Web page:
On 31 August, African Traditional Medicine Day, established by the World Health Organisation African region, honours the integral role of traditional medicine in the health and welfare of generations of people on the continent.
The event serves as a platform for member states to discuss best practices, groundbreaking evidence, and innovative solutions that showcase the immense potential of traditional medicine in nurturing holistic health and well-being for all.
Traditional medicine plays a large role in the lives of millions of people on the African continent being, in many instances, the only accessible primary healthcare services which are rendered by traditional healthcare practitioners, particularly in the rural areas.
The World Health Organisation urges member states to take urgent steps to implement evidence-based traditional medicine, unlock the innovation and contribution of traditional medicine and secure effective integration of traditional medicine into a national health policy.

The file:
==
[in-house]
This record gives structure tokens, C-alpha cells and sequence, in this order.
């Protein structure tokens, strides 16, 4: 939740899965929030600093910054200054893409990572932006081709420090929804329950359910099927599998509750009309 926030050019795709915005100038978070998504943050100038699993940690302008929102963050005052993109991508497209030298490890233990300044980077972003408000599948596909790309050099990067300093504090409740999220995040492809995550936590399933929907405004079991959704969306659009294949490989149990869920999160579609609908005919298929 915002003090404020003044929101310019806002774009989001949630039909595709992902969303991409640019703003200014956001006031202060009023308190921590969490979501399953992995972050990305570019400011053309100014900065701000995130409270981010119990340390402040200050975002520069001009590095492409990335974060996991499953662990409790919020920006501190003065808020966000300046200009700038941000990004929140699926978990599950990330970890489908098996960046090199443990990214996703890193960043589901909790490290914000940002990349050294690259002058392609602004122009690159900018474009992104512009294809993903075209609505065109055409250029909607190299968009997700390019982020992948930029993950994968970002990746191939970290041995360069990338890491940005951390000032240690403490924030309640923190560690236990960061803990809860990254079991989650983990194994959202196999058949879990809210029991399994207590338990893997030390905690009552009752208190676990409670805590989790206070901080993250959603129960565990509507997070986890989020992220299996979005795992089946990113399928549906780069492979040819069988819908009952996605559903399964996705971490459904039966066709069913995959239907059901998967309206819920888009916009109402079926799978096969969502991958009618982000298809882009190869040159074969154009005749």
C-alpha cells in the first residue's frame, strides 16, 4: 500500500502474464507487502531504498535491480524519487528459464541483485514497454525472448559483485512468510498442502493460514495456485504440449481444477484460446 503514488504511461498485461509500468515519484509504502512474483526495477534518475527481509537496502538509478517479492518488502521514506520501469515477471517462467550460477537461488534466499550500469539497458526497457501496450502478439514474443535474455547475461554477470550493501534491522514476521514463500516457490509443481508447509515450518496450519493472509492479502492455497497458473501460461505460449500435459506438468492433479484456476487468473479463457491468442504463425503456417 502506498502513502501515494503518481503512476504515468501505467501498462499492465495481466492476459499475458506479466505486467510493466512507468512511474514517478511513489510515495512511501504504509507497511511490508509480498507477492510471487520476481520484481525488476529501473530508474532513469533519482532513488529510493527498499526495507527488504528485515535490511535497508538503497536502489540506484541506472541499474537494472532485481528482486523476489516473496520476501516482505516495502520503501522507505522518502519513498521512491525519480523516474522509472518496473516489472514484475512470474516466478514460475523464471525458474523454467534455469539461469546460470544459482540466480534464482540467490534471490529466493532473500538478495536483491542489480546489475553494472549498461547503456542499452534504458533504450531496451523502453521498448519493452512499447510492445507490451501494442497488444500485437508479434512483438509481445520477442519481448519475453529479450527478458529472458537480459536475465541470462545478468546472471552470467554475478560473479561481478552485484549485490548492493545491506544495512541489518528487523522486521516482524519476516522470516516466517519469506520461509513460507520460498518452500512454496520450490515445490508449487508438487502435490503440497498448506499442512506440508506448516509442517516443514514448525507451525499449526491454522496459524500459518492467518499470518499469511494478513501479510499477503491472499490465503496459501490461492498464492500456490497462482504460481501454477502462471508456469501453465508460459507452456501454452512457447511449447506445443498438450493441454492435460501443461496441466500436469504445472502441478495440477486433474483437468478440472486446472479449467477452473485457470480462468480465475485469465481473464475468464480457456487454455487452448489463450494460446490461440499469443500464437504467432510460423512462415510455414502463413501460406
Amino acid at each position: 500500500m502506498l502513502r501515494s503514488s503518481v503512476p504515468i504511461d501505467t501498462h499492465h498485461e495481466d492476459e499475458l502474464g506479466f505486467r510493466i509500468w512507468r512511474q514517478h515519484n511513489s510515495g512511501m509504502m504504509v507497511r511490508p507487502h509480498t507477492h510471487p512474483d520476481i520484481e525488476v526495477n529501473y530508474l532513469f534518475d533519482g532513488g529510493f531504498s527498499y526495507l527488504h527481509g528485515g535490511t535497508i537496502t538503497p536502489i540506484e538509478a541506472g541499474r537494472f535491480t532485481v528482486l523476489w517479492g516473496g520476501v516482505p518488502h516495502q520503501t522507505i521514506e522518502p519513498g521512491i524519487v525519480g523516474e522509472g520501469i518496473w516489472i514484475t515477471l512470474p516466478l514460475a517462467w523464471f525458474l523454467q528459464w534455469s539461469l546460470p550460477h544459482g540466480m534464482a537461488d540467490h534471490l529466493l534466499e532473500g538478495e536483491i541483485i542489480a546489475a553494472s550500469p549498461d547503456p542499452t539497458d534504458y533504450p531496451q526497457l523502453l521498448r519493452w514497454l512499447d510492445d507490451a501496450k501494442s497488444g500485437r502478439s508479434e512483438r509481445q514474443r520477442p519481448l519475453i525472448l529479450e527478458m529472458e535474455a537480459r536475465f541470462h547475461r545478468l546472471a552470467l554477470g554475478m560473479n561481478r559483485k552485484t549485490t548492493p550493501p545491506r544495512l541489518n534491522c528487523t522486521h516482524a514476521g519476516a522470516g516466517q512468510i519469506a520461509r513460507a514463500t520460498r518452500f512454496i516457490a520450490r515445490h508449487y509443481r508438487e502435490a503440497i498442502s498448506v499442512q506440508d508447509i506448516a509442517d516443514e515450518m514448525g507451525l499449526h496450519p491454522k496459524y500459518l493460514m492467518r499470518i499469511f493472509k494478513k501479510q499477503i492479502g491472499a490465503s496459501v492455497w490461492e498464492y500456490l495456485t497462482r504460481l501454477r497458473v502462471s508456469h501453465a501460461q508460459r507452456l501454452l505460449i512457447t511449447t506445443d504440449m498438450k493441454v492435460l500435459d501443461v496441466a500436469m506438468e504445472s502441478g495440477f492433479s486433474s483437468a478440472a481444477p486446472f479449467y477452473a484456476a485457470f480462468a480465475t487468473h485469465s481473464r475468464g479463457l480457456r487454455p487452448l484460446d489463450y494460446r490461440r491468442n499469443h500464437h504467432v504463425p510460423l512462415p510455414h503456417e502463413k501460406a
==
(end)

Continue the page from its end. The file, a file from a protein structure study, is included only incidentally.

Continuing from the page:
The South African government has taken steps to integrate traditional healers in public sector health services. Recognising that through regulated practice the meaningful contribution of traditional healing practitioners in primary healthcare activities can be enhanced and facilitated, the South African government enacted the Traditional Health Practitioners Act, 2007 (Act No 22 of 2007), and established a directorate of Traditional Medicine within the National Department of Health.
Source: African Traditional Medicine Day 2023 | South African Government (www.gov.za)
The use of traditional medicine in Nigeria is significant and the proposed healthcare plan is to encourage and improve funding for research of new drugs and vaccines. The approach is that many medicines originate from herbal medicine, which is part of the rich African culture.